Nineteen high-school students line up along a wall in Room 262 of Franklin & Marshall College’s Ann & Richard Barshinger Life Sciences & Philosophy Building, their left eyes covered by snug-fitting bandages. F&M Professor of Chemistry Rick Moog has asked them to focus on a spot on the opposite wall where he intends to prop up a piece of poster board.
Then the lights go off.
“I can’t see anything,” one voice says.
Moog instructs the students to remove the bandages from their left eyes. A collective gasp escapes the group as their left eyes, which have grown accustomed to the absence of light, soak up a surprising amount of detail in the dark room.
The professor asks the students to close their right eyes and describe the poster board. “It looks white to me,” one voice pipes up. “Or maybe grey. It’s hard to tell.”
Moog sidles over to a window and partially lifts a shade to let in a bit of light. “It’s orange! No, blue! No, orange and blue,” one student says. “I see red,” another student adds.
After a couple more minutes of debate, Moog brings up the lights to reveal a 2-foot-by-3-foot red poster board with a blue square glued to the upper-left corner. He asks the students to break into groups of four and answer a series of questions about the experiment: “What can we infer about sight, based on this experience? How does light affect our ability to perceive objects? What roles do the eye, brain and light play in the process?”
The students chatter away excitedly as they jot down their observations, which they then share with the whole class as Moog writes their responses on a blackboard.
Afterward, Savannah Fritz of rural Greencastle, Pa., is beaming. “I wish all my high-school classes were like this,” she says. “The professor involved us in the discussion and wants to hear our feedback. It’s great.”
Fritz is one of 61 students enrolled in F&M College Prep, a three-week, pre-college immersion program designed to transform rising seniors into college-ready students eager to discover their intellectual passions and develop their leadership skills. From July 6 through July 27, she and her fellow rising seniors, hailing from 10 states and the District of Columbia, will take college-level classes such as Moog’s “Light and Sight.” There are eight classes in all, led by F&M faculty, including “Costume and Set Design,” “Creative Writing” and “Earth, Environment and Humanity.”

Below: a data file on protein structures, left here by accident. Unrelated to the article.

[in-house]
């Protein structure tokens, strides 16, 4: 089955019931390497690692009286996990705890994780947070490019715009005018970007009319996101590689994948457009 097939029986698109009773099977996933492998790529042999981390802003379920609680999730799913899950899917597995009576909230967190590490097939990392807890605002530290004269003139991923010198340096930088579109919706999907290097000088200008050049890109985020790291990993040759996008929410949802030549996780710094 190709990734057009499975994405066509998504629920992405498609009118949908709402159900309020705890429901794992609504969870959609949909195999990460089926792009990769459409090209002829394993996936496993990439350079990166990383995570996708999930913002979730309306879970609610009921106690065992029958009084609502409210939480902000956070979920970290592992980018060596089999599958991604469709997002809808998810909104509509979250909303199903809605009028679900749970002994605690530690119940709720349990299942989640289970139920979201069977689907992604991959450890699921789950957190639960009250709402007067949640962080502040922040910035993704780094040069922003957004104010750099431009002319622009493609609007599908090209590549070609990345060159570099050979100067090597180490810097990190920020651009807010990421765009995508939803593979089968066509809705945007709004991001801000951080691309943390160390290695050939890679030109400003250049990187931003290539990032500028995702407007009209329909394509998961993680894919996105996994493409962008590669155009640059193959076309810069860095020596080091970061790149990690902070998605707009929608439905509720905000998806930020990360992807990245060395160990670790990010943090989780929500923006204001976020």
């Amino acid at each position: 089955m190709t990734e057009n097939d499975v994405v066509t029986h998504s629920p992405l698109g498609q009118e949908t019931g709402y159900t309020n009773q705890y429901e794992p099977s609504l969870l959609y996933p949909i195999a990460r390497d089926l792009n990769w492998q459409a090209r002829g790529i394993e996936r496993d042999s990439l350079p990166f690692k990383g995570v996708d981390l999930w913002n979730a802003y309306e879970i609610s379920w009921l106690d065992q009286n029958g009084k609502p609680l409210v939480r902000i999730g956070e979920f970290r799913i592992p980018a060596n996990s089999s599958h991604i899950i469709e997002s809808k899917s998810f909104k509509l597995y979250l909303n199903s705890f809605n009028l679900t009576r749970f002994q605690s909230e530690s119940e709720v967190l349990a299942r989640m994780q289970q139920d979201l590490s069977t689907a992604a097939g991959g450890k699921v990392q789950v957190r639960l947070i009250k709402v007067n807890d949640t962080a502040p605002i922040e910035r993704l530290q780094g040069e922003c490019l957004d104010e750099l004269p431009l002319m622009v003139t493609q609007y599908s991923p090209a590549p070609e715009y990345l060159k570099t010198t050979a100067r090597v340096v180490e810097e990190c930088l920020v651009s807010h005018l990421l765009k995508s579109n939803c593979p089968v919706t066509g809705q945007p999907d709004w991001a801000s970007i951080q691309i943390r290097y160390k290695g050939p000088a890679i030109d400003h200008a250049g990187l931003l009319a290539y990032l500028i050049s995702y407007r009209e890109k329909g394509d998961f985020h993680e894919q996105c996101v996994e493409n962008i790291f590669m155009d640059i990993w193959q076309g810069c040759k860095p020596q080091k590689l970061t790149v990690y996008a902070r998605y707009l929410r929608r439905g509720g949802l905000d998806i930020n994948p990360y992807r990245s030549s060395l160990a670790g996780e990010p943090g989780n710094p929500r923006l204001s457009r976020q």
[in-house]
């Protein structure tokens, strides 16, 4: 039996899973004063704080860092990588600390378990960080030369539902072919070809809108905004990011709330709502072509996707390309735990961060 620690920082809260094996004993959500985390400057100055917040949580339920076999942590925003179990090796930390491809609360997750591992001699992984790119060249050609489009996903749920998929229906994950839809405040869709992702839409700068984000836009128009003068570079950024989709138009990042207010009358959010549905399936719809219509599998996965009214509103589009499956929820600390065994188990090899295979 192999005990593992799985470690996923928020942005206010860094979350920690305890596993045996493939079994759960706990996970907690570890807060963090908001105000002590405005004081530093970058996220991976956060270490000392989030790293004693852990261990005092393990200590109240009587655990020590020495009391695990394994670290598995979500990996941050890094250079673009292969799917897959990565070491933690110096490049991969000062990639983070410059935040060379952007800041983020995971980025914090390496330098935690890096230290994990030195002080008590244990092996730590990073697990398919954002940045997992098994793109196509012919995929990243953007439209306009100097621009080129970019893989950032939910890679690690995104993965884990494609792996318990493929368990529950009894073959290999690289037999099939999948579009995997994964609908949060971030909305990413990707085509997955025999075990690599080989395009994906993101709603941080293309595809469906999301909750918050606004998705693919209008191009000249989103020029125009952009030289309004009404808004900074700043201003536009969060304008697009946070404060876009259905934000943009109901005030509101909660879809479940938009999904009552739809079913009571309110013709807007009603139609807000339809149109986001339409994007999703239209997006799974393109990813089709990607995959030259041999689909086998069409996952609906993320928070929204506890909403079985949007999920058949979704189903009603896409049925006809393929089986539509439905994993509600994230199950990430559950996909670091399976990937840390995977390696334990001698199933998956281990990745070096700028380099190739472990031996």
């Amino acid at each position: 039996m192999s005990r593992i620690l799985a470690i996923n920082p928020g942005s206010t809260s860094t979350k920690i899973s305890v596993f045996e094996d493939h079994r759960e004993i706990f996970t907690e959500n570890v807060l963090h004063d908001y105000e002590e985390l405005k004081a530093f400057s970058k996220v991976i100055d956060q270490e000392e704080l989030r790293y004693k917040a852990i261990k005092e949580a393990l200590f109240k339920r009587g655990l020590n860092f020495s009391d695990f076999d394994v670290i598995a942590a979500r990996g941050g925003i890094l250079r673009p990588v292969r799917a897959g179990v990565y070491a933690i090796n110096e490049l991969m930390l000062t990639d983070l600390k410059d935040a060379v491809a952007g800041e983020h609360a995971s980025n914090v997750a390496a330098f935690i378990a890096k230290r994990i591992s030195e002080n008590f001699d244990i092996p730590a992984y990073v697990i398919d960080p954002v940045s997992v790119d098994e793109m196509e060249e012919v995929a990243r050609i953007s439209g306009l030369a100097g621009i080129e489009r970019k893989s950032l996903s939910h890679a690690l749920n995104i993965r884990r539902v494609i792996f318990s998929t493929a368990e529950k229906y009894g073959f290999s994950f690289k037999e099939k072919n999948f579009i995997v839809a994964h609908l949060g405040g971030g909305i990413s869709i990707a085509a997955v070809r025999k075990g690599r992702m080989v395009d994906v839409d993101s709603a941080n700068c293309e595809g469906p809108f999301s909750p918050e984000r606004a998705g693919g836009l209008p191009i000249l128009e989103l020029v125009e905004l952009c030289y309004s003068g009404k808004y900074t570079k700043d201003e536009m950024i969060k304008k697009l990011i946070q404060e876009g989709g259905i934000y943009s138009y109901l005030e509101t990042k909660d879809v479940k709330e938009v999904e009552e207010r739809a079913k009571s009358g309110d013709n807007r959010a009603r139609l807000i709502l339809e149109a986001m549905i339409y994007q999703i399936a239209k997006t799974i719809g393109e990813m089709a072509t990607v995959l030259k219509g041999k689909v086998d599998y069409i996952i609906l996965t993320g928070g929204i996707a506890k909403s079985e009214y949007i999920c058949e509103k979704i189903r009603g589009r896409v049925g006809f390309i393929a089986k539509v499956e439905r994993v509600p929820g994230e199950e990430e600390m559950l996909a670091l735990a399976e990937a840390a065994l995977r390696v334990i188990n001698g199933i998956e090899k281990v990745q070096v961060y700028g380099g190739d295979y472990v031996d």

When the students are not in class, they take part in teambuilding exercises and take part in college-preparatory workshops on topics such as crafting a strong college-application essay. On July 25, the students will present the results of three weeks’ worth of research at a project fair.
Year 2: Bigger and Better
In just its second year, F&M College Prep has nearly tripled in size. Last year, the program hosted 23 seniors from the Knowledge is Power Program (KIPP)—a national network of public charter schools dedicated to helping underserved students excel in college and in life. This year’s cohort comes to F&M from 12 U.S. metropolitan areas, supported by educational partners such as KIPP, the National College Advising Corps-Keystone Region (NCAC), Uncommon Schools, Mastery Charter Schools and Achievement First.